As to cloud computing, ha, that's an idea, if one can't afford $100 for a computer. Desktops and even laptops, especially used, are so cheap these days, I really don't see the point, although I imagine it is convenient to store massive files like movies and such "in the cloud" so one can access them anywhere--on a phone and so forth--but that does not appeal to me. When I'm out, I don't lug along much in the way of gadgets. For that matter, first thing I do after installing linux anywhere is disable bluetooth.
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Re: What if Ubuntu goes away

Postby dee. on Fri Feb 15, 2013 11:12 pm

igor83 wrote:In my perfect world, Open Suse would handle the installer, Arch the documentation wiki, Linux Mint the desktop gadgets and stuff, KDE the desktop, and ubuntu... well I don't know, the stuff that comes between KDE and Linux Mint? The software manager, I guess. It would be kind of neat if some billionaire nerd could bring all the Linux distros together in one house and focus their energies to creating one really awesome-r distro for the desktop. But it's probably a task equivalent in complexity to herding cats.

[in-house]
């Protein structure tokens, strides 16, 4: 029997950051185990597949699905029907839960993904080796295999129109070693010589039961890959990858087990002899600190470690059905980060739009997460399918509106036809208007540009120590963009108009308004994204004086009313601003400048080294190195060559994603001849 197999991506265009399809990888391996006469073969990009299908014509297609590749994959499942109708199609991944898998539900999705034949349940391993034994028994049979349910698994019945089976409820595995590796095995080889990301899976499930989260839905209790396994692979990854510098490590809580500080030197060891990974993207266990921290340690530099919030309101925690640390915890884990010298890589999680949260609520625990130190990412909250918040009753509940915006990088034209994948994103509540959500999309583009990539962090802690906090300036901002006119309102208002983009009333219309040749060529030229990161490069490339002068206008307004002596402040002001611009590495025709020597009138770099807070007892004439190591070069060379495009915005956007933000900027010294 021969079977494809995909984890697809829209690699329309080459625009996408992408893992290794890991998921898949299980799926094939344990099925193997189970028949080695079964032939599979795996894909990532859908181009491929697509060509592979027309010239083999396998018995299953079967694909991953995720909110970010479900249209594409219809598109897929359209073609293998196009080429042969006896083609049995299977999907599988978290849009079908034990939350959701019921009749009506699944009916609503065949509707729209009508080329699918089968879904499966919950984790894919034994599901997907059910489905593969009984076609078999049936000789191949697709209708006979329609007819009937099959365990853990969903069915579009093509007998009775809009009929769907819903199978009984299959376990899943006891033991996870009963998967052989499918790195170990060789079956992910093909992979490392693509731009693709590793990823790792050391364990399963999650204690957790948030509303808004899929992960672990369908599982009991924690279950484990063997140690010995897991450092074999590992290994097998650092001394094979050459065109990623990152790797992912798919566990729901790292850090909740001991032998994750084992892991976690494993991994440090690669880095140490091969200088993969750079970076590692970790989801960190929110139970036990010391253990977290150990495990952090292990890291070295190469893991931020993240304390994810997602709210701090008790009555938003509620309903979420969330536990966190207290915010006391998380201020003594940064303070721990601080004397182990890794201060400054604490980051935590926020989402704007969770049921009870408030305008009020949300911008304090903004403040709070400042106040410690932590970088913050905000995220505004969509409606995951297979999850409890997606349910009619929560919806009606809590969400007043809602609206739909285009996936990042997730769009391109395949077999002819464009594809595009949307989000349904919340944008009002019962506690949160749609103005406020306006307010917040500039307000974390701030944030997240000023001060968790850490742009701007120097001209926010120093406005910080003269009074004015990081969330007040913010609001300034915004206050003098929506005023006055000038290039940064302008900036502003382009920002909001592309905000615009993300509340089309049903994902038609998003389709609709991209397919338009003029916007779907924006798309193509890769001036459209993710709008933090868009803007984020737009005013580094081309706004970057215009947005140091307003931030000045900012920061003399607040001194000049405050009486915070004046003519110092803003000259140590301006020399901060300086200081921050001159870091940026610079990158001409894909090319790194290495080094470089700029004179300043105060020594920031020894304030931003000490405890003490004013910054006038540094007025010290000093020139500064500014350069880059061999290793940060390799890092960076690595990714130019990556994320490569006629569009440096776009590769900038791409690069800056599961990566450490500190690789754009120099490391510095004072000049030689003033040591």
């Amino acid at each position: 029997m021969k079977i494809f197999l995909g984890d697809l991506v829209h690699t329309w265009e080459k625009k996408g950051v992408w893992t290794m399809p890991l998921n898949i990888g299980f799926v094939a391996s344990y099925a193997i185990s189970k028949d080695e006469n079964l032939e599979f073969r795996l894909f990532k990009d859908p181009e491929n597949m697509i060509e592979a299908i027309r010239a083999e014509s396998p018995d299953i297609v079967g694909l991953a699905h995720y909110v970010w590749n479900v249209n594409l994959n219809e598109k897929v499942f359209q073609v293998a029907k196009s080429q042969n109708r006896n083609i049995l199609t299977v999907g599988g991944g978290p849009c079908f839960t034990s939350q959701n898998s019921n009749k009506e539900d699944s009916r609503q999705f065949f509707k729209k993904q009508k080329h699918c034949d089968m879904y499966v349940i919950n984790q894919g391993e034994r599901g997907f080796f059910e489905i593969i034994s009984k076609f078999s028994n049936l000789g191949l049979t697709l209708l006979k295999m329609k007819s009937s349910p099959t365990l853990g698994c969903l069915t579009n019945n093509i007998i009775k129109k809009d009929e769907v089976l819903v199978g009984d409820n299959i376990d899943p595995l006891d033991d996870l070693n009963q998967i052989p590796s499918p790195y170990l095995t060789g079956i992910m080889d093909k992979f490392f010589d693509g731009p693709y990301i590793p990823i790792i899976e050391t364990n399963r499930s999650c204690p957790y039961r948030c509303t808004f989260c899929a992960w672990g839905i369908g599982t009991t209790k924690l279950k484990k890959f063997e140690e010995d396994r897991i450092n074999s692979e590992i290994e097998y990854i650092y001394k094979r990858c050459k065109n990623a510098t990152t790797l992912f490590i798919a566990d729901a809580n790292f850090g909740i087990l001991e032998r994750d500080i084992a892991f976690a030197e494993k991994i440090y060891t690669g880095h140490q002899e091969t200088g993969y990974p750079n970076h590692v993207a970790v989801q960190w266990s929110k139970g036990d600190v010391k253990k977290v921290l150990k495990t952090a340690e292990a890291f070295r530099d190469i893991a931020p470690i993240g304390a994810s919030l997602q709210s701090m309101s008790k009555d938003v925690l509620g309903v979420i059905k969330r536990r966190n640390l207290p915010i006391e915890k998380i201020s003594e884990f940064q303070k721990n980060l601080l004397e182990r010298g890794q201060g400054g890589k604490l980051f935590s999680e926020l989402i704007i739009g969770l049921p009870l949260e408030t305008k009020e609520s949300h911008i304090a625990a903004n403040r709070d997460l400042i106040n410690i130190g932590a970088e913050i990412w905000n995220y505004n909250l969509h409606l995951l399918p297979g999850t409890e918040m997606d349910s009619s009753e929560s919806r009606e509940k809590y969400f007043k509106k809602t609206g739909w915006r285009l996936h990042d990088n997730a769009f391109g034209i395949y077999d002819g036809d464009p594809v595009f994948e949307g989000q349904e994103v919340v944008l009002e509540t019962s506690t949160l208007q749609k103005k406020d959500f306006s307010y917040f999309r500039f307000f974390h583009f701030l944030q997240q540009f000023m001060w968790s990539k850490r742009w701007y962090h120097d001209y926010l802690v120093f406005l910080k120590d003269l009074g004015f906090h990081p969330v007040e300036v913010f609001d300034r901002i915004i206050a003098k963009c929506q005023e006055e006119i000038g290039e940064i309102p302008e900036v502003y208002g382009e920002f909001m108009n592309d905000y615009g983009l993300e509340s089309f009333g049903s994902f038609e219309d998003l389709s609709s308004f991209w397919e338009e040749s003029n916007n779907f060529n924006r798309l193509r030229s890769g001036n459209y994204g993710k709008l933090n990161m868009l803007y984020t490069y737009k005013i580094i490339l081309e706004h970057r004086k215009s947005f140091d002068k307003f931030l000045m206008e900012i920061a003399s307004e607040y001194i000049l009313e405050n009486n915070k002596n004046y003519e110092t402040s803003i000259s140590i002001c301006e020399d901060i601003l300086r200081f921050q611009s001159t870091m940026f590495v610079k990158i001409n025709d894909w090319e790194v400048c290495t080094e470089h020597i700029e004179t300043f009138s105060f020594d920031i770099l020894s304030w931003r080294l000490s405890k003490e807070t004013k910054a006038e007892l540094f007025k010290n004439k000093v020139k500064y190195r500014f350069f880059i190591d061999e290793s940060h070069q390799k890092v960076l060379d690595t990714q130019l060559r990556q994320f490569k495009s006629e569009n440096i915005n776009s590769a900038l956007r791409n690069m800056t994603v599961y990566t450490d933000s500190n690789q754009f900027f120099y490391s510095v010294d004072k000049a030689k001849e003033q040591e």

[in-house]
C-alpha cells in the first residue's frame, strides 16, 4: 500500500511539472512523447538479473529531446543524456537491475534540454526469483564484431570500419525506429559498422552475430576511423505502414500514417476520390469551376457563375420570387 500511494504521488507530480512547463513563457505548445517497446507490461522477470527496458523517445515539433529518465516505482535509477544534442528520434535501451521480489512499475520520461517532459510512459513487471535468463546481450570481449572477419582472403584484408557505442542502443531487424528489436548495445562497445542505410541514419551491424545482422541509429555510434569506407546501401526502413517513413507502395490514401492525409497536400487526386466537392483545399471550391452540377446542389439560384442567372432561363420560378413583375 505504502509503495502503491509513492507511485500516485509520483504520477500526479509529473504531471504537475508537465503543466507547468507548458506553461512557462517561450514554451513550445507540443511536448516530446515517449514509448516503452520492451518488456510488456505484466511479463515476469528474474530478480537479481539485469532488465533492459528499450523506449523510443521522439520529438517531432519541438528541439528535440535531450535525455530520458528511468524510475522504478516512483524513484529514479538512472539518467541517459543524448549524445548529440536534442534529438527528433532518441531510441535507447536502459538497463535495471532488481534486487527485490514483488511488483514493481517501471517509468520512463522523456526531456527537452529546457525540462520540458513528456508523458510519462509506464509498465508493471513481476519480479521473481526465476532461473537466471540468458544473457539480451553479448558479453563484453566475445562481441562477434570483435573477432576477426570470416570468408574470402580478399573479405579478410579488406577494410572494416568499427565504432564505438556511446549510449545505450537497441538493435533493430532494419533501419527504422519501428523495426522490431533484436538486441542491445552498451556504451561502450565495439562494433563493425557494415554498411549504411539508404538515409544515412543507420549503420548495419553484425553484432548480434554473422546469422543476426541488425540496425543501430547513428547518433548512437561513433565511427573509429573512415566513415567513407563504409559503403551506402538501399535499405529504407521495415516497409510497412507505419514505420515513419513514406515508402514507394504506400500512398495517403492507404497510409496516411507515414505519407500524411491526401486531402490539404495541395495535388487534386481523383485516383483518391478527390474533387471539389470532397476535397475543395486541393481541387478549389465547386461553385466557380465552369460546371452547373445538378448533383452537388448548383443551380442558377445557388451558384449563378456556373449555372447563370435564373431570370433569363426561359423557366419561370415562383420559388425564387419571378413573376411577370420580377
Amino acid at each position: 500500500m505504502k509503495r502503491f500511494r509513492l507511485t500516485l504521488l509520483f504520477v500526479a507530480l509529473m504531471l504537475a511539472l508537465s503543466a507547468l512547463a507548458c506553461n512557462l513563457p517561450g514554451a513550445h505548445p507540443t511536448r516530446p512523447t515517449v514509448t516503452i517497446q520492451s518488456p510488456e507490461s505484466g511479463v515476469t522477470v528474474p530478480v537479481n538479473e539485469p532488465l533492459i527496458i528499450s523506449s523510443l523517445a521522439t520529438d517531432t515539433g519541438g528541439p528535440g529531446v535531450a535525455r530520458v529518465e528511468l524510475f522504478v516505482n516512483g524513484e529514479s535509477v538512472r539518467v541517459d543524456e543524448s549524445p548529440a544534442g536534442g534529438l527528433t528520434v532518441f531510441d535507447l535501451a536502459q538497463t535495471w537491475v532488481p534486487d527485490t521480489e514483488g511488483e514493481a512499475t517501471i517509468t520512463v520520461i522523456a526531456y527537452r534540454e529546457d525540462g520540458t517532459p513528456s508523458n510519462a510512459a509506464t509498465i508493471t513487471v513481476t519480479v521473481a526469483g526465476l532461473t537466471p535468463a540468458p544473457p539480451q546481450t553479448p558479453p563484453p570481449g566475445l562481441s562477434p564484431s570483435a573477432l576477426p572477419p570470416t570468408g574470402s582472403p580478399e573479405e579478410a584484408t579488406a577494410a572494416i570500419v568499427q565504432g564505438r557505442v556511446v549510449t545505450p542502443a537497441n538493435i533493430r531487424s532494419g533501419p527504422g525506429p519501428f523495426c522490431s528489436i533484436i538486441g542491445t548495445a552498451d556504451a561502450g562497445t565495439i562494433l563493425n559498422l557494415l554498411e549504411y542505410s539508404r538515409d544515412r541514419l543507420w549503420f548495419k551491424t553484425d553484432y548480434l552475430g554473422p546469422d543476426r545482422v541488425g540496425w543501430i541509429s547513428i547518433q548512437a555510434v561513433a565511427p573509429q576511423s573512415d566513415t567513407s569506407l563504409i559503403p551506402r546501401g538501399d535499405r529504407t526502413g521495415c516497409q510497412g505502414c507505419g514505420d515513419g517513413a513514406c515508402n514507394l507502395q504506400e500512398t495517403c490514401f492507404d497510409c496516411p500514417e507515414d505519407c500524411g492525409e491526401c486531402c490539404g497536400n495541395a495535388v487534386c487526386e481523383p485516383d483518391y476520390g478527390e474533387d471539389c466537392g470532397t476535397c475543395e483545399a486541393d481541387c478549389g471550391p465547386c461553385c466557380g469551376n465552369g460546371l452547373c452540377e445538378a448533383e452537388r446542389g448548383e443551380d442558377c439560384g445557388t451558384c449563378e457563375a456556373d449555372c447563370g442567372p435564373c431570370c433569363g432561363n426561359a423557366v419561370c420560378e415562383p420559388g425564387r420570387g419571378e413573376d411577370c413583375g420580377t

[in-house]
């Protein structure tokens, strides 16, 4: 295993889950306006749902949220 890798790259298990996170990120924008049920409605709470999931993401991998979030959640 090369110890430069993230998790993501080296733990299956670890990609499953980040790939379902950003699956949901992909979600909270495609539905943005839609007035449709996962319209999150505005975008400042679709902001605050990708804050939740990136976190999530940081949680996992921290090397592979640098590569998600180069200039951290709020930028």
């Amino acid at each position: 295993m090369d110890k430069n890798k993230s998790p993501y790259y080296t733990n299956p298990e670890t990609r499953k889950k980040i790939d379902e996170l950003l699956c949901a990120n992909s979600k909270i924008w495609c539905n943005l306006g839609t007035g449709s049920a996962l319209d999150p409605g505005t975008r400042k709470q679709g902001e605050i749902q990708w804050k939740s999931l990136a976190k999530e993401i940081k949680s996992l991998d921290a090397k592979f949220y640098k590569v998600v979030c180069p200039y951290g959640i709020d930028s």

Well the problem with that is, that there are 7 billion definitions of "perfect"...

cwwgateway wrote:I think the large growth in the mobile sector shows that there is an increased focus on mobile devices as well as portable devices such as ultrabooks, chromebooks, and tablets. It is fair to say that, based on past growth, computing is going mobile (or maybe it already has). However, at the same time, I think it's important to recognize that desktops (and desktop-replacement laptops), are still required for productivity and will be required in the foreseeable future.


No, I don't think computing as a whole is going mobile. "Computing" is too vague a definition to really "go" anywhere. Parts of computing will be going to mobile devices, sure, but that's only a part of the market. Ultimately, the tablet craze is probably going to plateau. We already see things sort of going full circle, with tablets becoming increasingly like small laptops, with keyboards and all - they call them "hybrids" or "transformers" or whatever but ultimately they're basically becoming just netbooks with touchscreens. Tablets address a very different need than desktop/laptop computers do - they're for people who don't really need to do any actual work on their computer, who just use them to browse the web and play angrybirds.